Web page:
Why don’t you want to buy a superior, faster acting, digital servo that you can get faster than the eBay ones? I have a few of the 3.7g ones but if you were leaning towards 9g to begin with you might find they are not powerful enough for this build, hence I suggested slightly bigger.
 
#30
Hello there. This thread made me curious as I was making paper models for years before I discovered flitetest and before I was able to afford to have RC planes. Most of the plans you're using are Polish (my motherland) and I've made some of them. This spitfire is more than imperfect, some parts fit terribly, especially wing fairings. The red parts are the "skeleton" of plane. Foamboard keeps its shape, paper doesn't, that's why you need cardboard formers. For wings I would just put alu spar to keep dihedral and let the wing form itself. If you still want to add it remember you have to subtract thickness of foamboard 2x. For planes when I glue segments of fuse together I'm using thin paper ribbons and put former inside, dunno how to make it with foamboard. I don't have time to contribute in this project, but when I do I'm surely going to give it a try, yet I'm sceptic about it because those models aren't meant to survive acceleration like real or RC planes. Here's some cardboard models I made and spitfire you guys are making. If you have any questions feel free to ask.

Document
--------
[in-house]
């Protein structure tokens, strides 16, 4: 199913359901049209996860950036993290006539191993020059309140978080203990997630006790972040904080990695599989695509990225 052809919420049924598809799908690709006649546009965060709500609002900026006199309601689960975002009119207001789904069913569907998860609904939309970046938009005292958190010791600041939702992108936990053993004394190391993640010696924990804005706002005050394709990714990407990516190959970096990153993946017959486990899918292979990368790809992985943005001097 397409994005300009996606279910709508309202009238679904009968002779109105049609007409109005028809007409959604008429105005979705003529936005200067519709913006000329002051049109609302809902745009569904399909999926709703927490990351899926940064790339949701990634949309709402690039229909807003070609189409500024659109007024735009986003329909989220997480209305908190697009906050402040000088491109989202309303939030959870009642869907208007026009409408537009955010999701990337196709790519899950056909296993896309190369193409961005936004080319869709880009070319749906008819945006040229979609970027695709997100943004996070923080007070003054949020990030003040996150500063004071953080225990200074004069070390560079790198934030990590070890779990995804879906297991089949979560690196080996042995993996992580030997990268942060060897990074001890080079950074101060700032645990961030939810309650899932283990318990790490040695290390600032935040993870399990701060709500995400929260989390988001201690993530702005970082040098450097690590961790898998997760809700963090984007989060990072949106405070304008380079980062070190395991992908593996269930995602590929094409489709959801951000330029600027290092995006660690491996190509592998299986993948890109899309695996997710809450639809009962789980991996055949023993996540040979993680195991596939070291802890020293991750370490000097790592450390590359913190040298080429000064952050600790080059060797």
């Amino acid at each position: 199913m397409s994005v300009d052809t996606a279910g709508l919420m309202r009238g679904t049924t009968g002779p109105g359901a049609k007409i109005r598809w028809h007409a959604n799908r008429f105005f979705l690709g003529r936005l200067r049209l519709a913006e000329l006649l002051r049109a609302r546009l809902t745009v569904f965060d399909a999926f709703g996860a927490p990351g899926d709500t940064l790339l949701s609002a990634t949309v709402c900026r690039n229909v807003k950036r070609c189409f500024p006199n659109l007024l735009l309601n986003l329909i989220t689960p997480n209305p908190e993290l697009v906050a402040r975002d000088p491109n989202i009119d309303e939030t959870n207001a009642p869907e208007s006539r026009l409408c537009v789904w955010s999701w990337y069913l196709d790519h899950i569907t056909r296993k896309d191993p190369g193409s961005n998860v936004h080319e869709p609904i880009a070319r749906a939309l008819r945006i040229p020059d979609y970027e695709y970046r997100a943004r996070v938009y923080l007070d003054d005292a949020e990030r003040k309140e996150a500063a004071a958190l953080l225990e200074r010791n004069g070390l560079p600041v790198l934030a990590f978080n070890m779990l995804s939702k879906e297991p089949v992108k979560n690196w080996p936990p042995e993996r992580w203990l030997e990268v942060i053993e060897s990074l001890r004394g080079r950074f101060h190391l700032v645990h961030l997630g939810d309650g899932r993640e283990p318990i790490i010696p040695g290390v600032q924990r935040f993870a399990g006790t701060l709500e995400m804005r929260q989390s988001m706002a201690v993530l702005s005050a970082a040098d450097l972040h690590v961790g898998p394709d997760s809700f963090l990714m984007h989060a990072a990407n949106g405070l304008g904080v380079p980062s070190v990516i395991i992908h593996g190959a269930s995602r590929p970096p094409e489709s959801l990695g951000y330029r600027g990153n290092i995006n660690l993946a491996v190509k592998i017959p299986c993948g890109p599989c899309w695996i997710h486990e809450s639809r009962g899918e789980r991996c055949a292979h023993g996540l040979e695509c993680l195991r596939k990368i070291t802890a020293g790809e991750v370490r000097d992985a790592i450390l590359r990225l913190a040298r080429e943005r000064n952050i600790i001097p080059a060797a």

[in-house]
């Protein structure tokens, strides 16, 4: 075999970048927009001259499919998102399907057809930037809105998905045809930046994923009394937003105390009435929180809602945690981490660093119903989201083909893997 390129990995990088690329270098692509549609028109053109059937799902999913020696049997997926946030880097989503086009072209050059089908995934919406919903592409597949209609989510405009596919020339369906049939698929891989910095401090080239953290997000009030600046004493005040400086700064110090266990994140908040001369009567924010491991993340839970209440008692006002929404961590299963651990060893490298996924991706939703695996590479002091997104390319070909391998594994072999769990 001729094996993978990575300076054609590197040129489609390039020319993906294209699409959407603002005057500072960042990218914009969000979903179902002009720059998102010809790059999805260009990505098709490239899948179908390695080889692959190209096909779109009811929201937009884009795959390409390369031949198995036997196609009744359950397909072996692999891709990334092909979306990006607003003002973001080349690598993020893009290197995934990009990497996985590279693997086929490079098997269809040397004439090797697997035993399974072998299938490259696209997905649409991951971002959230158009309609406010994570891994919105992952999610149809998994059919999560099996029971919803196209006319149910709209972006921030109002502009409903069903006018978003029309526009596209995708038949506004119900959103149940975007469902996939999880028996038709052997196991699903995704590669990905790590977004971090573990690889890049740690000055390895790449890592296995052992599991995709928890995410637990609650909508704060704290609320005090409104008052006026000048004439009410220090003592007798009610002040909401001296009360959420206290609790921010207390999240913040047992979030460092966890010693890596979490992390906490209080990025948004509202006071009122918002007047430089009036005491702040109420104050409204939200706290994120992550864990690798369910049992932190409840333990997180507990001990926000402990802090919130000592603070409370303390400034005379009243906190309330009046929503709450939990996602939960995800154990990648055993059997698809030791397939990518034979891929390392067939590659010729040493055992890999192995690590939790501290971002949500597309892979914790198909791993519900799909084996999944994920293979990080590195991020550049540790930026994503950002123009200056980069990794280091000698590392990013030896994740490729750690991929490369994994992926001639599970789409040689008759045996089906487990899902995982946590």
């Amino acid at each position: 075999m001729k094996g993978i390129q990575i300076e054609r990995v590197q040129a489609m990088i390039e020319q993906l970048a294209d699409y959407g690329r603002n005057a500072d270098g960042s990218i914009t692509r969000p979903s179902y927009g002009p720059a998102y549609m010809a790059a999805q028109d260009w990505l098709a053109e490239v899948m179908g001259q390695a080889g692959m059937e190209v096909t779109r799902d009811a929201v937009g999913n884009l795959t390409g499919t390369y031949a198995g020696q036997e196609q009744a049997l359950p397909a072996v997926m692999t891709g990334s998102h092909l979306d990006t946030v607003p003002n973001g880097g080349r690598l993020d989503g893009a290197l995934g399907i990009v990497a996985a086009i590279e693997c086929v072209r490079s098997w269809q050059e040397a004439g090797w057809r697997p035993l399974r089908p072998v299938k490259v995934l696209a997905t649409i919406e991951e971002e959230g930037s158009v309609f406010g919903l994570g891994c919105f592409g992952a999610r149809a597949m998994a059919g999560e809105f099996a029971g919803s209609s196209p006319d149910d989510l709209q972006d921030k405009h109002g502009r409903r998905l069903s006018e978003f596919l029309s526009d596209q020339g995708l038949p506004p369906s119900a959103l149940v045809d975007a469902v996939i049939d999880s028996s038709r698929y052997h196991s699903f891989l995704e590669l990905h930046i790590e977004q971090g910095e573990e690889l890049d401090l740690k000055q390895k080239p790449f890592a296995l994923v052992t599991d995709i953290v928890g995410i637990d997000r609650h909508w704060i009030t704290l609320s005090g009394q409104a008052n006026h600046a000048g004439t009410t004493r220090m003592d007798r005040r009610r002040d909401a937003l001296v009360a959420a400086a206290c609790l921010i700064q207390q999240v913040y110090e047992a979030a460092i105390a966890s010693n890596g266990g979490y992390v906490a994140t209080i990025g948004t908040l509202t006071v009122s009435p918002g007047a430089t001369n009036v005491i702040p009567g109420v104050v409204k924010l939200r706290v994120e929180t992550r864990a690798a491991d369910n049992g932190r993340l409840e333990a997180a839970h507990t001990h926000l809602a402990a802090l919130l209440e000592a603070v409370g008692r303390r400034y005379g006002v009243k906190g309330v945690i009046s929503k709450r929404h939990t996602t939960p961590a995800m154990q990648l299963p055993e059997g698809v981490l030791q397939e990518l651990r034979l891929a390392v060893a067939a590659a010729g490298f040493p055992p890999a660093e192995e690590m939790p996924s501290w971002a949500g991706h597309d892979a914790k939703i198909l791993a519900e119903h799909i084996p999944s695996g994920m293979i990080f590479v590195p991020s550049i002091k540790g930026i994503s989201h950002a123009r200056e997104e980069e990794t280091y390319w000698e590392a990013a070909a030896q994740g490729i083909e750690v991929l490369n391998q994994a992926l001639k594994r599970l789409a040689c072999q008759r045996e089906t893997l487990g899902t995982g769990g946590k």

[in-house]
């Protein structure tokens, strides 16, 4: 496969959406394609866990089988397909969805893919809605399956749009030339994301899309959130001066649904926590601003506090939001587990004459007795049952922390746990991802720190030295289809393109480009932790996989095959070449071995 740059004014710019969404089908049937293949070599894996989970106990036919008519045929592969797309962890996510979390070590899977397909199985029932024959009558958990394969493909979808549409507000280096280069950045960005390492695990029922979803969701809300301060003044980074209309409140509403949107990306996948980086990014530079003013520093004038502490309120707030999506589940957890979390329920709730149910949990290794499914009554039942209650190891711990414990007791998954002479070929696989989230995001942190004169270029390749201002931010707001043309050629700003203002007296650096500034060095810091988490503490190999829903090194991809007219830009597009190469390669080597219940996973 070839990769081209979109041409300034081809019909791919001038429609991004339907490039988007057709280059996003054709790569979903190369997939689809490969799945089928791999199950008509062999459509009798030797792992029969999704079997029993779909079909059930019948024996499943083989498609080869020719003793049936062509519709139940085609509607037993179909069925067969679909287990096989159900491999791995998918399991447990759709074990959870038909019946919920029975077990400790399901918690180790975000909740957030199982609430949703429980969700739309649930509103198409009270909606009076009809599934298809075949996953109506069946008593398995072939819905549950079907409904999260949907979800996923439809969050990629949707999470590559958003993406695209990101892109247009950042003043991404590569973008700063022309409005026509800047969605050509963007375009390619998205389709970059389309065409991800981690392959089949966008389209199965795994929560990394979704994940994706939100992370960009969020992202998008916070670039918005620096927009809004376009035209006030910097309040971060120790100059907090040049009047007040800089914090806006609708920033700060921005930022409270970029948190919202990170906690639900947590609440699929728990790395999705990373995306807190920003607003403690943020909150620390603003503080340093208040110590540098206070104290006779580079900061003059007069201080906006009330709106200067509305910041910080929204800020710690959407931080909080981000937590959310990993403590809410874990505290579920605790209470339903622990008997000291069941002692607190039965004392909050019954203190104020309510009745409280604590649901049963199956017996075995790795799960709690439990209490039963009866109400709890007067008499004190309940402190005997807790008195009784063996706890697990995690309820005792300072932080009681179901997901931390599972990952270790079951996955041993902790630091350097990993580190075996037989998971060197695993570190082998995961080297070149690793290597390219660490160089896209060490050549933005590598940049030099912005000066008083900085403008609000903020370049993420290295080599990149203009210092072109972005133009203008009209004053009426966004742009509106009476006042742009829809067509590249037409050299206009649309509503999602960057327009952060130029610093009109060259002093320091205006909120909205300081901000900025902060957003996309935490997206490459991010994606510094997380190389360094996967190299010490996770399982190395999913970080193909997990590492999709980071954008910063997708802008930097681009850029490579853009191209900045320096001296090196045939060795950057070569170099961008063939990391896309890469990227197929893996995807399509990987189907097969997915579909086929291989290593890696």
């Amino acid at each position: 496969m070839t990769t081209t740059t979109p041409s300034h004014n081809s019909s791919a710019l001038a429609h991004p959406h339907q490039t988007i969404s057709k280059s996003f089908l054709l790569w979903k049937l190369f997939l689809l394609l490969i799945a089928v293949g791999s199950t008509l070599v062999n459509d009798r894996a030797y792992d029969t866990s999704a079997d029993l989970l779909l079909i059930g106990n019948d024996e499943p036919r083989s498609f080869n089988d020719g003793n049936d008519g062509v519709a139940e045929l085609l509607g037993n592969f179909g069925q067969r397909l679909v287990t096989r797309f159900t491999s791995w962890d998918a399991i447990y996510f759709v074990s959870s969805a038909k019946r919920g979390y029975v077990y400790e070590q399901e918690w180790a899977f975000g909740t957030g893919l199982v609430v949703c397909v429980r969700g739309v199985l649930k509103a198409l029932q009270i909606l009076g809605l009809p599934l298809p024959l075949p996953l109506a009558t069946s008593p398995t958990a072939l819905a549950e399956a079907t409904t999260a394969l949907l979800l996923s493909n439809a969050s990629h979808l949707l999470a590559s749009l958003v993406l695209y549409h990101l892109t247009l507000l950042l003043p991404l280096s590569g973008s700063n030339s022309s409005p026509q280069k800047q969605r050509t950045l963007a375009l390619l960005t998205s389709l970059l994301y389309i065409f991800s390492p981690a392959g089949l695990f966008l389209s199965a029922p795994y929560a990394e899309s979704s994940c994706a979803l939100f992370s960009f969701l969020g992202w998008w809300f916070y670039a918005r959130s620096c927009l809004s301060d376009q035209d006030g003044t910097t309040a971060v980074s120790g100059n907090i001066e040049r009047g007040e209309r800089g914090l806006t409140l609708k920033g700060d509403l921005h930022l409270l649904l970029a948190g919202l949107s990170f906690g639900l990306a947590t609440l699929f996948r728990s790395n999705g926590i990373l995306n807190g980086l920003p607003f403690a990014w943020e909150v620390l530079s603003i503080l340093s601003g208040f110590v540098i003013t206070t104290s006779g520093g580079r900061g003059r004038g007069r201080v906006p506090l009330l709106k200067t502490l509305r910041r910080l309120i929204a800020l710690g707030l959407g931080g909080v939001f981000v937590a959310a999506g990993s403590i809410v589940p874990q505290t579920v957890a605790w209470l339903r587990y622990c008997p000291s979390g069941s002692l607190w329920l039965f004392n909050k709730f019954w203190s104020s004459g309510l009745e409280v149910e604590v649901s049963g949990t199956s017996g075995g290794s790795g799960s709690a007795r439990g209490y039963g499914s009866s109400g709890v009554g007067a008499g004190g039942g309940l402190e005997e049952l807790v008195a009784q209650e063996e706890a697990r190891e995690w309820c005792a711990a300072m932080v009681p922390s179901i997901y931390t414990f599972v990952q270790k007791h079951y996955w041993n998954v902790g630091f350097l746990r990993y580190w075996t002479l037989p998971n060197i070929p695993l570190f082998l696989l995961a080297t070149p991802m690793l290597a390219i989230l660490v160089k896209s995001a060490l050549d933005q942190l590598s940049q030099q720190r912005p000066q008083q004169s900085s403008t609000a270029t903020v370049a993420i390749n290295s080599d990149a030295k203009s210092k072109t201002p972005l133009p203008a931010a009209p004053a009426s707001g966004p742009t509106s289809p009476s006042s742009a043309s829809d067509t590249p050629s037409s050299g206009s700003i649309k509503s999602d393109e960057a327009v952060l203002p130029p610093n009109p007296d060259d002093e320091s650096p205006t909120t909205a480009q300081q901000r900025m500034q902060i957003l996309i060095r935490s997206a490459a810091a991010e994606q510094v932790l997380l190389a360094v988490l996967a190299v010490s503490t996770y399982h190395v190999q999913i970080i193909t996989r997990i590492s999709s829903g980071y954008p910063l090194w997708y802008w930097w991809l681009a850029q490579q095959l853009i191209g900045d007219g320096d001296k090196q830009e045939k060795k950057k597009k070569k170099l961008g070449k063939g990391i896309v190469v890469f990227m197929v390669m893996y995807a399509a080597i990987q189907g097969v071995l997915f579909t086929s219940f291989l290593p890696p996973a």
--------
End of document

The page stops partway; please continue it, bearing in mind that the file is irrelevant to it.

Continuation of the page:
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#31
Hi Jake
Thanks for your input/encouragement-I need it
Abandoned the Spitfire for the moment as I need one with a wingspan of 90 cm and haven't yet figured out how to scale up /down nerdnics spitfire plans on a computer-any help would be appreciated!
My current plan is starting with an 80 cm w/s me 109.
I have wing plans already
https://www.flitetest.com/articles/800mm-swappable-warbirds-that-actually-fly

Then using the me 109 paper plans from here
http://glidersusa.free.fr/
scaled up to make a foam fuselage
Then marry the wings and fuselage to hopefully get a scale look that flies!!
When building the wings I am using nerdnics technique to create a thin wing at the back
10 min into the video he shows you how
When building the fuselage the biggest headache has been getting formers the right size -see above but I think I'm getting better-
I don’t think its just a case of reducing their circumference by 6 mm,the foam is thicker where it’s bent less and thinner where it’s bent more,eg in “corners”.
My next attempt will be to place the full size paper former on a piece of thick cardboard and cut out the outline.
Then place this template on a piece of paper,cut a thin strip of foamboard and bend it to fit inside the cardboard template and then draw the reduced shape on the inside.
Pins may help to hold it in place.
The main thing is it should be symmetrical so may make 2 one for each side .
Then cut them out of cardboard first and see which one fits the premade fuselage section best.